The Multi-Memory Store
The Multi-Store Model (Atkinson and Shiffrin, 1968)
Atkinson and Shiffrin suggests that there are three stores of memory:
Information is detected from the sense organs (sight, smell) and then goes into the sensory memory.
If attended to it would then go into the Short-Term Memory (STM)
Information is then transferred from the STM to the Long-Term Memory if rehearsed
When rehearsal doesn't occur it can be displaced or decay happens in the STM-the information is forgotton
Each store differs in its: Capacity, duration and encoding
Short-Term Memory capacity
Procedure: The experiment "Millers Magic Numbers" saw participants being subjected to a number of auditory tones varying in pitch. They were asked to recall the tones but after 5-6 they began to get confused, their ability to recall anything else broke down.
Conclusion: Short-Term memory can hold 7 +/- 2 items. He also said the same for individual letters and digits. Information can also be chunked -we remember more letters if they are in words.
Stated that the capacity of STM was roughly what could be reheared in 2 secounds
Criticism: works for words but not faces, music and pictures
Short-Term memory duration
Peterson and Peterson (1959):
- A participant is presented with a set of 3 numbers
- Asked to count backwards in 3's from 100
- They were asked to recall the numbers every 3 seconds up to 18
After 3 seconds, recall was 80% correct, but after 18 seconds, recall was only 10% correct.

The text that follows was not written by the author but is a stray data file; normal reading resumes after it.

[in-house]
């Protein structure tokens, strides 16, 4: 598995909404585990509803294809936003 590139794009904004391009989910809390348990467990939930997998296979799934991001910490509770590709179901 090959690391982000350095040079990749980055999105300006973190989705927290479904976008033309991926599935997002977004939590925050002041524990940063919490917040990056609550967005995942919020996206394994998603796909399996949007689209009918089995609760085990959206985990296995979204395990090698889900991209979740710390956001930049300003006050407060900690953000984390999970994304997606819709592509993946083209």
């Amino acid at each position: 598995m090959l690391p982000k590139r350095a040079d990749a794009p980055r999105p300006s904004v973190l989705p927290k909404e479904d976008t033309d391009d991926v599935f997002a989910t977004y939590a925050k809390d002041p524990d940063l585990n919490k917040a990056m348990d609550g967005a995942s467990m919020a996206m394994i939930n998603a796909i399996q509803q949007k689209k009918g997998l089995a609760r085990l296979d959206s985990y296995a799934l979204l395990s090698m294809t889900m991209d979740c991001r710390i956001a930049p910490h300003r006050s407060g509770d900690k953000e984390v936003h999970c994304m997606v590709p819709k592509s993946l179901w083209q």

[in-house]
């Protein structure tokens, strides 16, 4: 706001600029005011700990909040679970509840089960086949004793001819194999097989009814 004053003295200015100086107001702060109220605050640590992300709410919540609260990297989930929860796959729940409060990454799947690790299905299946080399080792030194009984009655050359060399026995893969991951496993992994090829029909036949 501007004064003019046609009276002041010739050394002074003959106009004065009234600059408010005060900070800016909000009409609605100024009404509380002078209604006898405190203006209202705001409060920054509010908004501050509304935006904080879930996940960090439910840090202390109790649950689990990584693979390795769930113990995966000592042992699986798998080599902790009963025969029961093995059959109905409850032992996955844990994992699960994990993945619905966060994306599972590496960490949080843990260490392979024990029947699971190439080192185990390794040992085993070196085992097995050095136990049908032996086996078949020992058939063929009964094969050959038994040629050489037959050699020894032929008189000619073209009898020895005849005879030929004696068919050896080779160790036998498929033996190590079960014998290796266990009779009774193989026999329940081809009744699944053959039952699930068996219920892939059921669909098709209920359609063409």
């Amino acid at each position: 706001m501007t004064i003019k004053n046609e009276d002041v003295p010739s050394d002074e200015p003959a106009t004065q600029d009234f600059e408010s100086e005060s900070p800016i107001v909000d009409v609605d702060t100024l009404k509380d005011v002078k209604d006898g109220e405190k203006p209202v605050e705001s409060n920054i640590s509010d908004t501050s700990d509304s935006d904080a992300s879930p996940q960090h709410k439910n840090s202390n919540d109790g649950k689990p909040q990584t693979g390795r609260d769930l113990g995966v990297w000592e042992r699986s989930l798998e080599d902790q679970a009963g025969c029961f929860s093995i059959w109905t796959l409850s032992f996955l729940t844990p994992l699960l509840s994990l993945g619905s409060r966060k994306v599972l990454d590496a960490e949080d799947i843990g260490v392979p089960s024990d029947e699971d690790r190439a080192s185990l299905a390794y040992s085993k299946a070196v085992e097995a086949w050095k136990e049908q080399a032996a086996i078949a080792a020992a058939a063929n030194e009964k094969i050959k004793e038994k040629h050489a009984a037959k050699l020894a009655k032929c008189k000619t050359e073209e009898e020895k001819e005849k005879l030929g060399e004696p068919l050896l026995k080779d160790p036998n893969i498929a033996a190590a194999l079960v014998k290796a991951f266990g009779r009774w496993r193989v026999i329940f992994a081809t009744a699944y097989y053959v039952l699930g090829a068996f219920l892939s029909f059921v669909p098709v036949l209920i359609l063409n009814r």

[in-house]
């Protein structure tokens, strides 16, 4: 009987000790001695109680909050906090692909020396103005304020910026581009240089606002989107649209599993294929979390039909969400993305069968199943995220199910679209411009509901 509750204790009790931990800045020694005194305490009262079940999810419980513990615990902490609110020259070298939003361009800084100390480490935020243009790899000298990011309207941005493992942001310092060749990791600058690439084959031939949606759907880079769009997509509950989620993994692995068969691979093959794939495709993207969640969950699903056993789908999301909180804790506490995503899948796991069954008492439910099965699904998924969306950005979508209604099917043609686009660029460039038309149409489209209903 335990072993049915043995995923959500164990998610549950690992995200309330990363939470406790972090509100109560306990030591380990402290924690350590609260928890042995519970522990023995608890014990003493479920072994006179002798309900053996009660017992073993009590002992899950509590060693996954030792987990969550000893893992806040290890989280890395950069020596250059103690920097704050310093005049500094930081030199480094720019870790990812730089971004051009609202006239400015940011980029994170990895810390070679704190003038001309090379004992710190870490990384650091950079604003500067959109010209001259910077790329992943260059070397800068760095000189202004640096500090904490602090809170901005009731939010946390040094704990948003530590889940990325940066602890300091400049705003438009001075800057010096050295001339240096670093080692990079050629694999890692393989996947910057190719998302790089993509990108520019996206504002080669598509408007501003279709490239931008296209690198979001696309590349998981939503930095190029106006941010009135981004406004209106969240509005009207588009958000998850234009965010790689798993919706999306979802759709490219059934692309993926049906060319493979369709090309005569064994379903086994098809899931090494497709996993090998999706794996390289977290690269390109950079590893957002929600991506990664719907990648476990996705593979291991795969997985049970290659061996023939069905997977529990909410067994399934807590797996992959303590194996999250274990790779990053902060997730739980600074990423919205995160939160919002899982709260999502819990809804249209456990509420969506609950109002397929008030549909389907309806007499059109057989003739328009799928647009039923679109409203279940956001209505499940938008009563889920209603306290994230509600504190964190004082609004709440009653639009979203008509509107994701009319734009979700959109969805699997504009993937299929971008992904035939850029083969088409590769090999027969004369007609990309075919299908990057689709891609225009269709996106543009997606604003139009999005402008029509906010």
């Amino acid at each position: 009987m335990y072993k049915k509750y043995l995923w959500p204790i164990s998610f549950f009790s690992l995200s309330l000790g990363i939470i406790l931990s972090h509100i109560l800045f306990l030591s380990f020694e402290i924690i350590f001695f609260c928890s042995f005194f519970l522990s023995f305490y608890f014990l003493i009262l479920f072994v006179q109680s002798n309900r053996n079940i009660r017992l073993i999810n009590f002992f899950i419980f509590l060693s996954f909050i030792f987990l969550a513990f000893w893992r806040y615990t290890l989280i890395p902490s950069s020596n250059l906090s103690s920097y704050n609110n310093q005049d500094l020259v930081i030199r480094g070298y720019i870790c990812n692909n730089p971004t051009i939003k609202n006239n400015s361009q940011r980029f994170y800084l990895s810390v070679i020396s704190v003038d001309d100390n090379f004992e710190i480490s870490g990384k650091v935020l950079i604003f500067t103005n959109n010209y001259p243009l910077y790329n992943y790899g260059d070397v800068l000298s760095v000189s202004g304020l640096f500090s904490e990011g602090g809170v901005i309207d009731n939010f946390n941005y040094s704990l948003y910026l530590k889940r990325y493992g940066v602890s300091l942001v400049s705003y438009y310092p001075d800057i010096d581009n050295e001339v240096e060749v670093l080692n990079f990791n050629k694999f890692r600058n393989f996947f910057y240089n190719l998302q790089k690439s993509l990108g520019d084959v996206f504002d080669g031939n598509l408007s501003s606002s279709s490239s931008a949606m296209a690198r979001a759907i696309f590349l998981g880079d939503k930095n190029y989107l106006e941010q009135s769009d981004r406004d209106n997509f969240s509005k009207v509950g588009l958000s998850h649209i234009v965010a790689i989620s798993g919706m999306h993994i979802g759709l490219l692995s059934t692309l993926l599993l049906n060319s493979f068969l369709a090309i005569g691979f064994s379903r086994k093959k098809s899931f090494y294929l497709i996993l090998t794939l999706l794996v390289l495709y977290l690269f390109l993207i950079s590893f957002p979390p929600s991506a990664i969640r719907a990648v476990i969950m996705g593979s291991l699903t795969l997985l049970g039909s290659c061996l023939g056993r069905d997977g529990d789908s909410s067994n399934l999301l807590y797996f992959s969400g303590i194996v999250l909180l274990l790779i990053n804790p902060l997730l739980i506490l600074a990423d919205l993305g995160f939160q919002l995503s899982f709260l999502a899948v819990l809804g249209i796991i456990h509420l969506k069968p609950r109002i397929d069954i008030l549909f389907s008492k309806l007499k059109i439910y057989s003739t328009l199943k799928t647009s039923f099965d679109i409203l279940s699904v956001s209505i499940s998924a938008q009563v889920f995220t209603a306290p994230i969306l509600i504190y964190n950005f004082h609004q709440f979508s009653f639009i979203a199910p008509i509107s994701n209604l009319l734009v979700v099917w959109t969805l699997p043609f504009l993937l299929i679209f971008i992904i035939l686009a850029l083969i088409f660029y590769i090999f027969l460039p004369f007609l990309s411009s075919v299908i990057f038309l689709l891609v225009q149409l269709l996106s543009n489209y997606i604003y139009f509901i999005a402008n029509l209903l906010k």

Information can be lost quickly if it's not rehearsed
Short-Term memory and Long-Term Encoding
4 groups were allocated 4 conditions of words: acoustically similar (sounds the same), acoustically dissimilar, semantically similar (same meaning) and semantically dissimilar
They were then presented with 5 words from their category and asked to recall the list correctly immediately after.
Acoustically similar words was the hardest to recall with only 55% accuracy whilst semantically similar words was easier to remember.
Sound is important to short term memory encoding. However, this can't be the only way we encode. What about faces? He also concluded that the Long-Term memory mainly uses semantic encoding.
Criticism: low eco validity (people don't recall lists in everyday life) and these are not the only ways we encode
Long-Term Capacity and Duration
Capacity and duration:
Limitless capacity and duration (difficult to test)
Study to test capacity:
- 400 participants were put through 3 tests (visual, verbal and free recall)
- 50 pictures were put up and the graduates and to recall their ex friends
- A name recogision test
- Free recall
- 15 years after graduation, participants were 90% accurate in recalling names and faces
- 48 years later they were 80% accurate in recalling names and faces